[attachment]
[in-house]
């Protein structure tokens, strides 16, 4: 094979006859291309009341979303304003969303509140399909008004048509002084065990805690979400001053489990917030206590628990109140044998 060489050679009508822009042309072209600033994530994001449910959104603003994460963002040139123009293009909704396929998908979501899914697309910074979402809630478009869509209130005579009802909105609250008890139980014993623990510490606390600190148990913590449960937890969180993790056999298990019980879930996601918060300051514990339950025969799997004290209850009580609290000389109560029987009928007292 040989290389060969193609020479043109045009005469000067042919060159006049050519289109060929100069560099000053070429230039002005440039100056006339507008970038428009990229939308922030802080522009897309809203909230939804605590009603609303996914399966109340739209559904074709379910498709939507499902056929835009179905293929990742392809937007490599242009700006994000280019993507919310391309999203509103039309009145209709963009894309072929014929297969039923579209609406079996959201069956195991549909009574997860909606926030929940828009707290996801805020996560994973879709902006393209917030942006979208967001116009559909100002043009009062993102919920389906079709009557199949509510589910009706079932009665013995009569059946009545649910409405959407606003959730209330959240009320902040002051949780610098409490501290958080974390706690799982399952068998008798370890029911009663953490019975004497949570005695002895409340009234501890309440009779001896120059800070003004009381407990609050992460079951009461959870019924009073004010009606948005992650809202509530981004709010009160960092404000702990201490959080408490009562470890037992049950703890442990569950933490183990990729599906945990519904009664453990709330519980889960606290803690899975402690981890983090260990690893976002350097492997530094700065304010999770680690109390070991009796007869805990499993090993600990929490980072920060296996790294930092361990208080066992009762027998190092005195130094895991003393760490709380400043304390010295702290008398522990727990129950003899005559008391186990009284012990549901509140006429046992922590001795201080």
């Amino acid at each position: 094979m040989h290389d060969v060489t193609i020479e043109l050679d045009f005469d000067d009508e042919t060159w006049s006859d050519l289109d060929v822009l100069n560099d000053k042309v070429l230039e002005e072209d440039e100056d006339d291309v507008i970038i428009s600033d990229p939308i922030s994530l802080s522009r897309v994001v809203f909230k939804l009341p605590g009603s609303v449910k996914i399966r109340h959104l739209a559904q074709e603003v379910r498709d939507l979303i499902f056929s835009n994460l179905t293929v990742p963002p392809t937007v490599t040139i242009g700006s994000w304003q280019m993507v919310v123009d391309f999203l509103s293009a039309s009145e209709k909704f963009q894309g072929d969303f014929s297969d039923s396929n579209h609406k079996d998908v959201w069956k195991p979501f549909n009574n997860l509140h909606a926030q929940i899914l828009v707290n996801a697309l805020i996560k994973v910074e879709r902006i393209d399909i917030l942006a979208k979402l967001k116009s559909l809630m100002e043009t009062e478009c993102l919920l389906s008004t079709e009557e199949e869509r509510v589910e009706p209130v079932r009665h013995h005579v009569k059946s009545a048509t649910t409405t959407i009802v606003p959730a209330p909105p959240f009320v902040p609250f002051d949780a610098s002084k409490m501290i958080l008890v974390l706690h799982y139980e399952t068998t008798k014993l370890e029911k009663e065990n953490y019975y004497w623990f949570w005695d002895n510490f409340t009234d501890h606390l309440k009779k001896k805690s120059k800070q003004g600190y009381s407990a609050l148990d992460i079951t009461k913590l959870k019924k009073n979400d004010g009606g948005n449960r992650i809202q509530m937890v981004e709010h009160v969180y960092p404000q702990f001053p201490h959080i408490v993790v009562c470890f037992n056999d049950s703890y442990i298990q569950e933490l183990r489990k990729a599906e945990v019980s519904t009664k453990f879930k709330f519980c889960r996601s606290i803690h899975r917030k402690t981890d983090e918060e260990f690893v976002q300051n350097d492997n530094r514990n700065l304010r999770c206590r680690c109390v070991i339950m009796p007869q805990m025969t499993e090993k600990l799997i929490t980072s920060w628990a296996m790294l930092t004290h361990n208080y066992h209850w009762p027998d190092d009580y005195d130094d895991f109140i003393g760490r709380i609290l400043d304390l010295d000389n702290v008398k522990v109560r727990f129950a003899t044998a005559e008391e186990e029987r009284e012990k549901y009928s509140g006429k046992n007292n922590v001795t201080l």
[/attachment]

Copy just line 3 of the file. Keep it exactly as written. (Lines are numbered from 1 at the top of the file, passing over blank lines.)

């Amino acid at each position: 094979m040989h290389d060969v060489t193609i020479e043109l050679d045009f005469d000067d009508e042919t060159w006049s006859d050519l289109d060929v822009l100069n560099d000053k042309v070429l230039e002005e072209d440039e100056d006339d291309v507008i970038i428009s600033d990229p939308i922030s994530l802080s522009r897309v994001v809203f909230k939804l009341p605590g009603s609303v449910k996914i399966r109340h959104l739209a559904q074709e603003v379910r498709d939507l979303i499902f056929s835009n994460l179905t293929v990742p963002p392809t937007v490599t040139i242009g700006s994000w304003q280019m993507v919310v123009d391309f999203l509103s293009a039309s009145e209709k909704f963009q894309g072929d969303f014929s297969d039923s396929n579209h609406k079996d998908v959201w069956k195991p979501f549909n009574n997860l509140h909606a926030q929940i899914l828009v707290n996801a697309l805020i996560k994973v910074e879709r902006i393209d399909i917030l942006a979208k979402l967001k116009s559909l809630m100002e043009t009062e478009c993102l919920l389906s008004t079709e009557e199949e869509r509510v589910e009706p209130v079932r009665h013995h005579v009569k059946s009545a048509t649910t409405t959407i009802v606003p959730a209330p909105p959240f009320v902040p609250f002051d949780a610098s002084k409490m501290i958080l008890v974390l706690h799982y139980e399952t068998t008798k014993l370890e029911k009663e065990n953490y019975y004497w623990f949570w005695d002895n510490f409340t009234d501890h606390l309440k009779k001896k805690s120059k800070q003004g600190y009381s407990a609050l148990d992460i079951t009461k913590l959870k019924k009073n979400d004010g009606g948005n449960r992650i809202q509530m937890v981004e709010h009160v969180y960092p404000q702990f001053p201490h959080i408490v993790v009562c470890f037992n056999d049950s703890y442990i298990q569950e933490l183990r489990k990729a599906e945990v019980s519904t009664k453990f879930k709330f519980c889960r996601s606290i803690h899975r917030k402690t981890d983090e918060e260990f690893v976002q300051n350097d492997n530094r514990n700065l304010r999770c206590r680690c109390v070991i339950m009796p007869q805990m025969t499993e090993k600990l799997i929490t980072s920060w628990a296996m790294l930092t004290h361990n208080y066992h209850w009762p027998d190092d009580y005195d130094d895991f109140i003393g760490r709380i609290l400043d304390l010295d000389n702290v008398k522990v109560r727990f129950a003899t044998a005559e008391e186990e029987r009284e012990k549901y009928s509140g006429k046992n007292n922590v001795t201080l």